Scope and content: "What was the role of historians and historical societies in the public life of imperial Russia? Focusing on the Society of Zealots of Russian Historical Education (1895-1918), Vera Kaplan analyzes the network of voluntary associations that existed in imperial Russia, showing how they interacted with state, public, and private bodies. Unlike most Russian voluntary associations of the late imperial period, the Zealots were conservative in their view of the world. Yet, like other history associations, the group conceived their educational mission broadly, engaging academic and amateur historians, supporting free public libraries, and widely disseminating the historical narrative embraced by the Society through periodicals. The Zealots were champions of voluntary association and admitted members without regard to social status, occupation, or gender. Kaplan's study affirms the existence of a more substantial civil society in late imperial Russia and one that could endorse a modernist program without an oppositional liberal agenda"--Provided by publisher.Content Notes:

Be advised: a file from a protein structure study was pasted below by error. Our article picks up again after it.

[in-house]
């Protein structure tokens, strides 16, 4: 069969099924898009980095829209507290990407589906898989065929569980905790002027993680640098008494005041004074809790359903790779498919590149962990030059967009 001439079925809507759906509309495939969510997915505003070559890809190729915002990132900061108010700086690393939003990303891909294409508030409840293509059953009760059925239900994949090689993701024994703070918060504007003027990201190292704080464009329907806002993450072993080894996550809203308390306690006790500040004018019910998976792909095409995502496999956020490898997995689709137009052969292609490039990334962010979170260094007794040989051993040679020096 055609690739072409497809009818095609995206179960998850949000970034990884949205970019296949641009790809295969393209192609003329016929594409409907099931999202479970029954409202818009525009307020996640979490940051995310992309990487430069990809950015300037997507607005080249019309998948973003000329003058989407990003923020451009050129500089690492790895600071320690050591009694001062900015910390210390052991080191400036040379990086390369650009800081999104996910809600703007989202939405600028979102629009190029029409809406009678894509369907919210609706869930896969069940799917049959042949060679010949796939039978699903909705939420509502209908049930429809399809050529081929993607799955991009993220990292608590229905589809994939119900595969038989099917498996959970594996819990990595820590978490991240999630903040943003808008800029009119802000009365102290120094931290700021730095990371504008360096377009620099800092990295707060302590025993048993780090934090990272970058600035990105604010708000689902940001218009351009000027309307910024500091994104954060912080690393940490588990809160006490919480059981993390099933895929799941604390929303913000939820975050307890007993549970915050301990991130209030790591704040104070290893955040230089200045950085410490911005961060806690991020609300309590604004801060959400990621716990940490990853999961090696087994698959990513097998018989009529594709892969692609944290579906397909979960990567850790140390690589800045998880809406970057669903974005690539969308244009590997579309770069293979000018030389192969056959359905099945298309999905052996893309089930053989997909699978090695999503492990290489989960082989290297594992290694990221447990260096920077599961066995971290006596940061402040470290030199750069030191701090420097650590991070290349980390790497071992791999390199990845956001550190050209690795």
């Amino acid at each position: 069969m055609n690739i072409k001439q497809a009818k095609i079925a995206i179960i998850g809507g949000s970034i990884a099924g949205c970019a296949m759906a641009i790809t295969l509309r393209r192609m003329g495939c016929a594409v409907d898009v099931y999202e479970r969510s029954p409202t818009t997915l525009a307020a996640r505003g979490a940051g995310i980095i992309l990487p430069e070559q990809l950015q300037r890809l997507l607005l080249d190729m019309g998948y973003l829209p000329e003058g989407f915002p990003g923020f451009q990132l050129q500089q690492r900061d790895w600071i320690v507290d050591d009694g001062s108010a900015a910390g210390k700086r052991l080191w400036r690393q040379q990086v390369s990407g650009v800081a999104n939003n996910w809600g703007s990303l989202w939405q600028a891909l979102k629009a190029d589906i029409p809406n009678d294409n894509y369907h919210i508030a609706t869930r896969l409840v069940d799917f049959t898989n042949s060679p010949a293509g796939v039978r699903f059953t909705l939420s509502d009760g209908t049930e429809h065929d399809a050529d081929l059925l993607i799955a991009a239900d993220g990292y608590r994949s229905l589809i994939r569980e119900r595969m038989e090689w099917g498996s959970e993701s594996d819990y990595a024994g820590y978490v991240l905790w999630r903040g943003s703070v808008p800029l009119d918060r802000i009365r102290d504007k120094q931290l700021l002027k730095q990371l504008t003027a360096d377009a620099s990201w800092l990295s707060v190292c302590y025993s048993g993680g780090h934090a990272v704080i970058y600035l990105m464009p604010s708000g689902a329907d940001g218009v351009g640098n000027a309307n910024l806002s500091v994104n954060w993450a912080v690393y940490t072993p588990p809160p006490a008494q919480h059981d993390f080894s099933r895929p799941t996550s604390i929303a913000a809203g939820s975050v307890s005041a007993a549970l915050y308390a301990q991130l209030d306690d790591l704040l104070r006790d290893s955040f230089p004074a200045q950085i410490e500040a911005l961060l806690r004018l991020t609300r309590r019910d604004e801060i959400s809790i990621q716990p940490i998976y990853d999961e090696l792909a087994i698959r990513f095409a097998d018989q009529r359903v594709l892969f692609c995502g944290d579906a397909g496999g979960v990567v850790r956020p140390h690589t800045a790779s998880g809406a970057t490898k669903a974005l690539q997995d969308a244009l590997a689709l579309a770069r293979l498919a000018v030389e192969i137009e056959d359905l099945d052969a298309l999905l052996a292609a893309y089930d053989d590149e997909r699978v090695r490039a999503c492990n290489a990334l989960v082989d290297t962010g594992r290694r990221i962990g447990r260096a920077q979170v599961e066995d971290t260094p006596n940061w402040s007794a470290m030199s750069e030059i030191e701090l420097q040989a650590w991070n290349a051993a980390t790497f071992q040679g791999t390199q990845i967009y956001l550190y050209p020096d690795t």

From associations of the educated to societies for education : historical background -- Historical societies at the juncture of scholarship, politics, and education -- From the university societies to the "university extension" : historians as public activists -- The Society of Zealots of Russian Historical Education : conservative activism and the quest for useful history -- Conclusion: Voluntary historical societies in the fin-de-siecle associational world.Notes:
Includes bibliographical references and index.
Description based on print version record.
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